On November 30, 2023, the U.S. Environmental Protection Agency (EPA) released a proposed rule establishing National Primary Drinking Water Regulations for Lead and Copper: Improvements (LCRI). The proposed rule builds on the Lead and Copper Rule Revisions finalized in 2021.
The EPA website provides additional information about the proposed rule, including a summary and fact sheets. EPA is accepting comments on the proposed rule through Feb. 5. EPA has stated the agency intends to finalize the LCRI by October 2024. The compliance date for communities is three years once the rule is final and published in the Federal Register.
Here is some key information that local leaders need to know about the proposed rule.
Initial Deadline for Lead Service Line Inventory Remains October 16, 2024
As established by the Lead and Copper Rule Revisions, all community water systems and non-transient non-community water systems (such as schools) are required to provide an initial inventory of lead service lines to states by Oct. 16, 2024. This deadline is not changed with the proposed LCRI; however, under the LCRI, communities would have to develop an updated baseline inventory by the compliance date. Additionally, the LCRI would require communities to update their inventory annually, use a validation process to ensure the inventory is accurate, and identify all service lines of unknown materials by the replacement deadline.
Many communities are making progress toward completing the inventory. Federal funding and financing are available through the Drinking Water State Revolving Fund, including under the Bipartisan Infrastructure Law, which provided $15 billion specifically for lead pipe inventories and replacement activities.
EPA developed an inventory template for local governments, which provides instructions for the kind of information that needs to be collected in the inventory.
Requirement of 100% Lead Service Line Replacement Within 10 Years
The EPA is proposing a mandatory replacement requirement of all lead and galvanized service lines under a water system’s control within 10 years.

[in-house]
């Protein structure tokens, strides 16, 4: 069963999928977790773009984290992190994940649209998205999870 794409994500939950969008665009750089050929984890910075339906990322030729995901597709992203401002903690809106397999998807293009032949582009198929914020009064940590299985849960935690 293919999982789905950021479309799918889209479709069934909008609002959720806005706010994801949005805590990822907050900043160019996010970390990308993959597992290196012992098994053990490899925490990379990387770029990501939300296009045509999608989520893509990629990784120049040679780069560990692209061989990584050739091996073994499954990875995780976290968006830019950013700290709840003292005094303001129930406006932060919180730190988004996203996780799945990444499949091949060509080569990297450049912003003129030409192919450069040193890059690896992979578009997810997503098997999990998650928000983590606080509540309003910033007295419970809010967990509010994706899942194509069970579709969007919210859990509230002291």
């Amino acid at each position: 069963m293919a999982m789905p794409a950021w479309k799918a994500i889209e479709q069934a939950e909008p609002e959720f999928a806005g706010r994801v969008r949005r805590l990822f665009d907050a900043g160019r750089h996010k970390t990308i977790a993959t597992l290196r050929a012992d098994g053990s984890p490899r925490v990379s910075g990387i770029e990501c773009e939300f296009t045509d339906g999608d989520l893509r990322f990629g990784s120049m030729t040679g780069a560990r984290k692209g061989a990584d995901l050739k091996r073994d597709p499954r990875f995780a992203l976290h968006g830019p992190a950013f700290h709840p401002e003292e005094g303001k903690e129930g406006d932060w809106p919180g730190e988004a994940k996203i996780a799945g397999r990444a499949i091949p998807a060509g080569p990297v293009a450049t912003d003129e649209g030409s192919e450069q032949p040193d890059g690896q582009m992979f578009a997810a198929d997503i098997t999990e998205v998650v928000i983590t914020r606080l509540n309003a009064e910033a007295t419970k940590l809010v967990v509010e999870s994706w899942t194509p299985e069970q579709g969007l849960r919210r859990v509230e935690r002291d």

The proposed rule would require states to set shorter deadlines for individual water systems where the state determines that it is feasible (e.g., by taking into account the number of lead and galvanized service lines in a system’s inventory).
Additionally, the proposed rule provides deferred deadlines for water systems with a high prevalence or proportion of lead and galvanized service lines in their system, unless the state determines that the 10-year deadline or a shorter deadline is feasible. EPA is proposing two pathways for water systems to defer their service line replacement deadline past 10 years.
Pathway 1: Systems with an annual replacement rate higher than 39 service line replacements per 1,000 households would be eligible for a deferred replacement deadline.
Pathway 2: Systems that would otherwise be required to replace greater than 10,000 service lines per year under the proposed 10-year replacement requirement would be eligible for an extension.
Lower Action Level for Lead Prevalence in Drinking Water
EPA is proposing to lower the lead action level from 15 parts per billion to 10 parts per billion. Water systems with continually high lead levels (as determined by having multiple lead action level exceedances) would be required to conduct additional outreach to consumers about lead in drinking water and make certified filters available to consumers.
Changes to Sampling and Public Notification Requirements